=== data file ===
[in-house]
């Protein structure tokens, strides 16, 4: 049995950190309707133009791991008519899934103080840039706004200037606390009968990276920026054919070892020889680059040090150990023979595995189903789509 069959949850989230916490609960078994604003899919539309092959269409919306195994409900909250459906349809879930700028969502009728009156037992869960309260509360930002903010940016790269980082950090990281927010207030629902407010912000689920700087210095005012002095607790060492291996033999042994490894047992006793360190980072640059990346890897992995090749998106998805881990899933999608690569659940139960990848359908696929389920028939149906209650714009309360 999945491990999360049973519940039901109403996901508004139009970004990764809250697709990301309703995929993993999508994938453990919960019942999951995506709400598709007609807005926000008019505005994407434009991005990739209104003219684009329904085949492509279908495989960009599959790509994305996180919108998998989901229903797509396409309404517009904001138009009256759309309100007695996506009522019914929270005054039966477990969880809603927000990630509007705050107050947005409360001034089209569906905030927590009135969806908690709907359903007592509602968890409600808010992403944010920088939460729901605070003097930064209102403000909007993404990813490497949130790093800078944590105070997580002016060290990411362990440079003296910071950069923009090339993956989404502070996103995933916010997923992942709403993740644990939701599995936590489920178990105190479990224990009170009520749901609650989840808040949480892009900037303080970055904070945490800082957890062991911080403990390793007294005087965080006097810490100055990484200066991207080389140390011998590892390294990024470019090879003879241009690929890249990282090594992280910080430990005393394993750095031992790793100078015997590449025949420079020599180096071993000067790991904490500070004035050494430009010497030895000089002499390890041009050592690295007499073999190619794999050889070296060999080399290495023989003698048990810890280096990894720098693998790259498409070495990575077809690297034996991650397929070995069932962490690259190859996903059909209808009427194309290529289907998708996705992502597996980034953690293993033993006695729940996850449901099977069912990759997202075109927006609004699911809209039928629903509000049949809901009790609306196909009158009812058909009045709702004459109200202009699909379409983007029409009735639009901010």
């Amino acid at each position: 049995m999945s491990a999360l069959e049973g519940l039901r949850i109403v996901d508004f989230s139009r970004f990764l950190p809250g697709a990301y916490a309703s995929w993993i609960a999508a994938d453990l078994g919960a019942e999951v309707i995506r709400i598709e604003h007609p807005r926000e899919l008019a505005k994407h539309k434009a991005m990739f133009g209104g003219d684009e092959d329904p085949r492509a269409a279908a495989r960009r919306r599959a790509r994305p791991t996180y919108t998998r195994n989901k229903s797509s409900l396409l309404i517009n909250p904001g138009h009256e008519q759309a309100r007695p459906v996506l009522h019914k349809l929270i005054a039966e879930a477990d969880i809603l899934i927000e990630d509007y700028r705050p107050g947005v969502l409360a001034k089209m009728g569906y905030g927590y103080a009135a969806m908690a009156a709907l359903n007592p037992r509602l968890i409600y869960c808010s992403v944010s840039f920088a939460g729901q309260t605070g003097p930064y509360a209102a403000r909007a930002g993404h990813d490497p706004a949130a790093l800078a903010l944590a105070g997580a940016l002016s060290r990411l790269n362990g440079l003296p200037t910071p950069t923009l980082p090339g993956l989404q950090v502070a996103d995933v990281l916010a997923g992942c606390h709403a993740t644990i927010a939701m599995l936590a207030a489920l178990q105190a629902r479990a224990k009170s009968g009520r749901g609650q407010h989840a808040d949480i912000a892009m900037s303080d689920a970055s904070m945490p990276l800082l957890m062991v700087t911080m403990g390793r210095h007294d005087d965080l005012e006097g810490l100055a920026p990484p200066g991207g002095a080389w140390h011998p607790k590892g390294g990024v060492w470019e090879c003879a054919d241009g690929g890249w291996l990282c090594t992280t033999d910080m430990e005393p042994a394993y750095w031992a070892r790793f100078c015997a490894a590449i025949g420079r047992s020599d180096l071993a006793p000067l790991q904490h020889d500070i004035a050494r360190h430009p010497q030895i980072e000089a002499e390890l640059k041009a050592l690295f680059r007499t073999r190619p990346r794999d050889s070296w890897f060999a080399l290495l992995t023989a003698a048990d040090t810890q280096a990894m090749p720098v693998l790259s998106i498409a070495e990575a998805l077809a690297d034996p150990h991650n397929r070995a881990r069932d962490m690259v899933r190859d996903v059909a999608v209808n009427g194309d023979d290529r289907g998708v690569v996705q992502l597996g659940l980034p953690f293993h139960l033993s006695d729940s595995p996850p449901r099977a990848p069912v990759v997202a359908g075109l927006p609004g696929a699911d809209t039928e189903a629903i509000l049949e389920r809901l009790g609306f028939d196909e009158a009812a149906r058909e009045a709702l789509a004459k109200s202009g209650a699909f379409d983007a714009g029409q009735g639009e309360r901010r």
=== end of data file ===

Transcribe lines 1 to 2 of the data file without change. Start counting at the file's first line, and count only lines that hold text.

[in-house]
């Protein structure tokens, strides 16, 4: 049995950190309707133009791991008519899934103080840039706004200037606390009968990276920026054919070892020889680059040090150990023979595995189903789509 069959949850989230916490609960078994604003899919539309092959269409919306195994409900909250459906349809879930700028969502009728009156037992869960309260509360930002903010940016790269980082950090990281927010207030629902407010912000689920700087210095005012002095607790060492291996033999042994490894047992006793360190980072640059990346890897992995090749998106998805881990899933999608690569659940139960990848359908696929389920028939149906209650714009309360 999945491990999360049973519940039901109403996901508004139009970004990764809250697709990301309703995929993993999508994938453990919960019942999951995506709400598709007609807005926000008019505005994407434009991005990739209104003219684009329904085949492509279908495989960009599959790509994305996180919108998998989901229903797509396409309404517009904001138009009256759309309100007695996506009522019914929270005054039966477990969880809603927000990630509007705050107050947005409360001034089209569906905030927590009135969806908690709907359903007592509602968890409600808010992403944010920088939460729901605070003097930064209102403000909007993404990813490497949130790093800078944590105070997580002016060290990411362990440079003296910071950069923009090339993956989404502070996103995933916010997923992942709403993740644990939701599995936590489920178990105190479990224990009170009520749901609650989840808040949480892009900037303080970055904070945490800082957890062991911080403990390793007294005087965080006097810490100055990484200066991207080389140390011998590892390294990024470019090879003879241009690929890249990282090594992280910080430990005393394993750095031992790793100078015997590449025949420079020599180096071993000067790991904490500070004035050494430009010497030895000089002499390890041009050592690295007499073999190619794999050889070296060999080399290495023989003698048990810890280096990894720098693998790259498409070495990575077809690297034996991650397929070995069932962490690259190859996903059909209808009427194309290529289907998708996705992502597996980034953690293993033993006695729940996850449901099977069912990759997202075109927006609004699911809209039928629903509000049949809901009790609306196909009158009812058909009045709702004459109200202009699909379409983007029409009735639009901010």